After the setup of a new SharePoint 2013 environment, I started testing it by creating a really simple SharePoint-Hosted App, like a basic “Hello World” App. For this environment, I am using a Visual Studio 2012 development machine remotely from the SharePoint 2013 box. In order to test this very simplistic application, I just pressed F5 to launch the VS debugger and I landed on the SharePoint 2013 page, and was able to see my App in the quick launch menu. But when I clicked on the link, I got a nice “The resource cannot be found” (404), as show in the picture at the beginning of this post.
I checked several times the SharePoint 2013 App settings, such as the “App domain” URL and the “App prefix”, and they were correct. I also checked the DNS settings and the bindings to the IIS site and everything was perfect.
During my troubleshooting, I saw that deploying manually the App was working perfectly. It means that there was a difference between a deployment using VS and a manual one, or, the execution of the App.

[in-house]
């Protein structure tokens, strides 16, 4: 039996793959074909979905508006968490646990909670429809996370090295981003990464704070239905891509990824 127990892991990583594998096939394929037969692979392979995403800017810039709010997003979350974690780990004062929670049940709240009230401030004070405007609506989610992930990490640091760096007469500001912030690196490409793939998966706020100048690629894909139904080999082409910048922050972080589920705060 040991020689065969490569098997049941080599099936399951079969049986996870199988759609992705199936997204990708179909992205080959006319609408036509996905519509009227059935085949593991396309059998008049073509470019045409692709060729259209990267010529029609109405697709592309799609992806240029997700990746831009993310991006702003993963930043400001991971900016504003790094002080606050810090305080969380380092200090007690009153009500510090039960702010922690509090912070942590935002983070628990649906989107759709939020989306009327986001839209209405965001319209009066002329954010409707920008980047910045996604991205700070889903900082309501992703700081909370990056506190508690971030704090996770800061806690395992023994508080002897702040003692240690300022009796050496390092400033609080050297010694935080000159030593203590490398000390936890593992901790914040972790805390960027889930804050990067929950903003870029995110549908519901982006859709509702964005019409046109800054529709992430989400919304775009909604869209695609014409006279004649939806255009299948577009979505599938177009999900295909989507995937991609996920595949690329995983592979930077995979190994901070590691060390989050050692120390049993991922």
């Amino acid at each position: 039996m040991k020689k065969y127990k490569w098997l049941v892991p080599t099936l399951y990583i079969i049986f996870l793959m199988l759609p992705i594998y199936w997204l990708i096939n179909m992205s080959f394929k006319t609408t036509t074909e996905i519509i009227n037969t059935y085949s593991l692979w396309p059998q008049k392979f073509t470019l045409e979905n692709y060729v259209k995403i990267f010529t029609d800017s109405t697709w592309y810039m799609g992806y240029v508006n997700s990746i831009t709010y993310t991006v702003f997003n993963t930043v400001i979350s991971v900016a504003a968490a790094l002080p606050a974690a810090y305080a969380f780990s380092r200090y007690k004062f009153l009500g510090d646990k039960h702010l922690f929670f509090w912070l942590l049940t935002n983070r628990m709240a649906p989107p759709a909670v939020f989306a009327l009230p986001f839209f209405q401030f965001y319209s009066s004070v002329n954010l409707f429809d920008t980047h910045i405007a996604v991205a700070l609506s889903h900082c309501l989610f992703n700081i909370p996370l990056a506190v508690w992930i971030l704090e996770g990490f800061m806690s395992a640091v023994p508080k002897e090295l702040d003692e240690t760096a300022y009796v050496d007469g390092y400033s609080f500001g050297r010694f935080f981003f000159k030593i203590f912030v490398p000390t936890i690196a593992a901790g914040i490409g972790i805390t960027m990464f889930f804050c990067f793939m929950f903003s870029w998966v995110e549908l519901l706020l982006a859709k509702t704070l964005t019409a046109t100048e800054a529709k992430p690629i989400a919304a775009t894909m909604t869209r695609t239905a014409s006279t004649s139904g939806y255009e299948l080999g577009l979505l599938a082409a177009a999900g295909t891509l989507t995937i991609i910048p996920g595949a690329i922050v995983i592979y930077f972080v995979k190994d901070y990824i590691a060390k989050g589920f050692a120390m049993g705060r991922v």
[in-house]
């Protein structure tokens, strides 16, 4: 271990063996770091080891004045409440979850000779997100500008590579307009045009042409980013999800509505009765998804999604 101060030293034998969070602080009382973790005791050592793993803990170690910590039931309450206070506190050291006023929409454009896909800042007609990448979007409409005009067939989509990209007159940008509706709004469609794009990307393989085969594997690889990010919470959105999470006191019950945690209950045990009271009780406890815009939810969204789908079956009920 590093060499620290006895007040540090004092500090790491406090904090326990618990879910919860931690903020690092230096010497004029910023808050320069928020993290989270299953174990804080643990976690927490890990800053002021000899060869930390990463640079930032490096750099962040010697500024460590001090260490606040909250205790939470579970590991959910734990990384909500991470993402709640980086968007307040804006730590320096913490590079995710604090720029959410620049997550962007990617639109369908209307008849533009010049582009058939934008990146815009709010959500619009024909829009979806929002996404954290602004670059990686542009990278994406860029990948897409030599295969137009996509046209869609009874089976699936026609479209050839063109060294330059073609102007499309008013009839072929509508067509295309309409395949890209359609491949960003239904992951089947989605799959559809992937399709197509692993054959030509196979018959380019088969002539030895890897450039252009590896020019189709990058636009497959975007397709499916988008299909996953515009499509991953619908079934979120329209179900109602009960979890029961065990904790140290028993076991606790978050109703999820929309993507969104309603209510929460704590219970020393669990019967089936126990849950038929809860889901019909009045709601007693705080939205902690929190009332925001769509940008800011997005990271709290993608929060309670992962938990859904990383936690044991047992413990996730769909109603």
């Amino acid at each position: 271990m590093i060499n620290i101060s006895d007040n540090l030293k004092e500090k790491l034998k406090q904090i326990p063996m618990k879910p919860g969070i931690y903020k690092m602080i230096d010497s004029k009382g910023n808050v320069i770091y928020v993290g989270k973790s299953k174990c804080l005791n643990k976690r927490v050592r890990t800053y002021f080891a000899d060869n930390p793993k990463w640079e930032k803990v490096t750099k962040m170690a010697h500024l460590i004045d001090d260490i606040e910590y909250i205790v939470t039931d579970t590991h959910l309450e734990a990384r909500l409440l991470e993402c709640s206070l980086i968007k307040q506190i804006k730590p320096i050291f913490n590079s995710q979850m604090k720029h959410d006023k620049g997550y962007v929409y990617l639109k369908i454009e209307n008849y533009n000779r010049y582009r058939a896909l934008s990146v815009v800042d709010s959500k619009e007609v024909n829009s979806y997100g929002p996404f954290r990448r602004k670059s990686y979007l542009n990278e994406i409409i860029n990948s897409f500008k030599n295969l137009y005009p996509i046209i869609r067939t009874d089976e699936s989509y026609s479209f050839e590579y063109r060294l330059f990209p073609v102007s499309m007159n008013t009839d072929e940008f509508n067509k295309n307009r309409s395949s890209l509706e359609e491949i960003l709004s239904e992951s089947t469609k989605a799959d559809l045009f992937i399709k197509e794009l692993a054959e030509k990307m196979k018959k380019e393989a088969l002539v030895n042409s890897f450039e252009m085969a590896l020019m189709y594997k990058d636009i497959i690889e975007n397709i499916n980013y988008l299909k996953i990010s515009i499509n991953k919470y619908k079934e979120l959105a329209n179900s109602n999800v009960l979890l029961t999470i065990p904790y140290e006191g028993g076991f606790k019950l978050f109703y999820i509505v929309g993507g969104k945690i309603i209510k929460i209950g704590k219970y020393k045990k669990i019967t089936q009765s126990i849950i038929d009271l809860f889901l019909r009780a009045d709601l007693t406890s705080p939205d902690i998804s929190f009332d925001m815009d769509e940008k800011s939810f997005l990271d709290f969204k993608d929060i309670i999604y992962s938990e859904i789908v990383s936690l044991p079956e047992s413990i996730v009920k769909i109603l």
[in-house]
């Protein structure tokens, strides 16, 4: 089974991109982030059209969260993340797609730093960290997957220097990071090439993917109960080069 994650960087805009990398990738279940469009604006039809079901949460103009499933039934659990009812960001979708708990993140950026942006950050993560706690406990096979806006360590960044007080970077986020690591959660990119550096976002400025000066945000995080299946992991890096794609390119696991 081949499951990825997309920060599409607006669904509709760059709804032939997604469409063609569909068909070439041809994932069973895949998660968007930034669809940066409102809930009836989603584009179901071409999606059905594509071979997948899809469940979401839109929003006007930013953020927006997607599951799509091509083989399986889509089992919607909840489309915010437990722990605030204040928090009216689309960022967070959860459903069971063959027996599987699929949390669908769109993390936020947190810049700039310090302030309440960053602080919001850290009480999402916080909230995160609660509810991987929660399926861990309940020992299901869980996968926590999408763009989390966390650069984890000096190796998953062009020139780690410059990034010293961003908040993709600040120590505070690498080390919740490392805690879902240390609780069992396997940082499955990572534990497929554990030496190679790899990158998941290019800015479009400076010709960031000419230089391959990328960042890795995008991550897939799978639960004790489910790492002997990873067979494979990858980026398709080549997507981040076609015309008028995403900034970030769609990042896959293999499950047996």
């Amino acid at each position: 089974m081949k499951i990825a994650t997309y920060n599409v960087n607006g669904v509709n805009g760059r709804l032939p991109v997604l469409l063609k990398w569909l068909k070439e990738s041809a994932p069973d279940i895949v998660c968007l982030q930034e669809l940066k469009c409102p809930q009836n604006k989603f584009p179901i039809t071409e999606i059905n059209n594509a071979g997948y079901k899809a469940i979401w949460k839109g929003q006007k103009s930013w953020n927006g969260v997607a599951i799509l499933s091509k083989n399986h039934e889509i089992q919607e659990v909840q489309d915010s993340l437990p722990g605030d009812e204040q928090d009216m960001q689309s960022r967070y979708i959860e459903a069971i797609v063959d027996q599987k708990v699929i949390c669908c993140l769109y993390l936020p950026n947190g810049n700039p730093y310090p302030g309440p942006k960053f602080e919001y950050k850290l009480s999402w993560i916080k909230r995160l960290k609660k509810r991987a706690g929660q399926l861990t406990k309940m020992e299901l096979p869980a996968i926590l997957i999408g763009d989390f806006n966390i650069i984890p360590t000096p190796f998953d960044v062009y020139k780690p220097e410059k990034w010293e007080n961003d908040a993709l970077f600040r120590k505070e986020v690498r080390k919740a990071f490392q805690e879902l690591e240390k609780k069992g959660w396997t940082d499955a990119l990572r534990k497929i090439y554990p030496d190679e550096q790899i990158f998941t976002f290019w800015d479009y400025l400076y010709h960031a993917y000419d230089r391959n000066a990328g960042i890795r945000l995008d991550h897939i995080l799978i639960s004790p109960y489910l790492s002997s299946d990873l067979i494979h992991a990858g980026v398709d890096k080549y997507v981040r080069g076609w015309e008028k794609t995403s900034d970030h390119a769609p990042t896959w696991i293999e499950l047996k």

Googling a bit, I found this post on the Microsoft forums : http://social.msdn.microsoft.com/Forums/en-US/appsforsharepoint/thread/188d78d8-8c35-46df-8770-695d1258ad18/
In this long thread, people are mentioning that they were adding a colon to the loopback IPv6 address that VS is adding in the hosts file (located in %Windir%\System32\drivers\etc ), making the address ::1 invalid. This indeed worked for me, but raised another question. VS was adding two IP addresses for the same host :
Clearly, ::1 is the IPv6 equivalent of 127.0.0.1, but my App was not running locally, but on the 10.180.128.195 server. So, why the IPv6 was wrong and not equal to my SharePoint 2013 IPv6 address ?
While in debug mode, I replaced the ::1 address by the real IPv6 address of my SharePoint 2013. And………it worked like a charm.
So far, my theories are (and be cautious, because they need to be confirmed), coming from many different tests I did :
- By adding a colon to the loopback IPv6 address, it makes it invalid (rfc5952). This causes my development machine falling back to IPv4 to connect the server.
- The reason why VS adds the loopback IPv6 instead of the correct one is likely because it cannot resolve the host name with IPv6. And rather than not adding any entry, it adds the ::1 address.
As also written in the MSDN forum, to avoid having to every time manually change the hosts entries while in a debugging session, disabling IPv6 is a good way, and most probably not an issue for most of the people.